Either way, this strategy gives you much more control over the interaction with the prospect, and can help you win the opportunity.
June 18, 2016 Comments Off on Informative Forbes article about men investing in women-founded ventures
I wish my schedule had permitted me to join my Astia Angels colleagues at this year’s United State of Women (#StateofWomen) event in Washington. Convened by the White House, it brought people from all walks of life together to share ideas about advancing gender equality, a mission that’s very important to me. I’m also a firm believer in using entrepreneurship as a vehicle for making this happen.
Geri Stengel has just written a very informative article on the significant role that male angel investors can play in helping support women-led ventures. This is particularly urgent given that the vast majority of angel and venture investments continue to omit companies founded and/or led by women.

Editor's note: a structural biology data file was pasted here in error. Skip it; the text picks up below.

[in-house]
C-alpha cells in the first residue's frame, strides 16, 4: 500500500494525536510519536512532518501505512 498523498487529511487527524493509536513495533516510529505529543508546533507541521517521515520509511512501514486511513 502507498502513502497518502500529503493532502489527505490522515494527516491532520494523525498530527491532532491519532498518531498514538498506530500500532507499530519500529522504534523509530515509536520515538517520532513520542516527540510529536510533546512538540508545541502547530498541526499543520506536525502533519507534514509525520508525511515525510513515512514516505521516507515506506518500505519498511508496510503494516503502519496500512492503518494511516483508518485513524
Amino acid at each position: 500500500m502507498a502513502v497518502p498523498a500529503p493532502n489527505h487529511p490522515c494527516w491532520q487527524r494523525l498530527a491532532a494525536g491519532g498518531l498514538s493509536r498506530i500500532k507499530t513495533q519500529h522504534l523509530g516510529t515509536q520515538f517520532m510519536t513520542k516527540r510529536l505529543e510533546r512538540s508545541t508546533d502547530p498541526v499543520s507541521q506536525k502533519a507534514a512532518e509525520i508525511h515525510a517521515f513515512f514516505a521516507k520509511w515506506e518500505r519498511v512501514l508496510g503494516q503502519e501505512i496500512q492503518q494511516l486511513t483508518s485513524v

This gap was a big reason why I joined Astia Angels. I’ve long believed in – and witnessed first-hand – the power of diverse leadership teams. To support our quest to propel women’s full participation as entrepreneurs and leaders in high-growth businesses, we draw on a diverse, far-reaching collection of highly talented investors, each with their own unique background, perspective, and relationships. If you’d like to learn more about Astia Angels including our investment philosophy, portfolio, and even becoming a member, please get in touch: I’m always happy to answer questions.
April 22, 2016 Comments Off on Seven easy ways to scare off an angel investor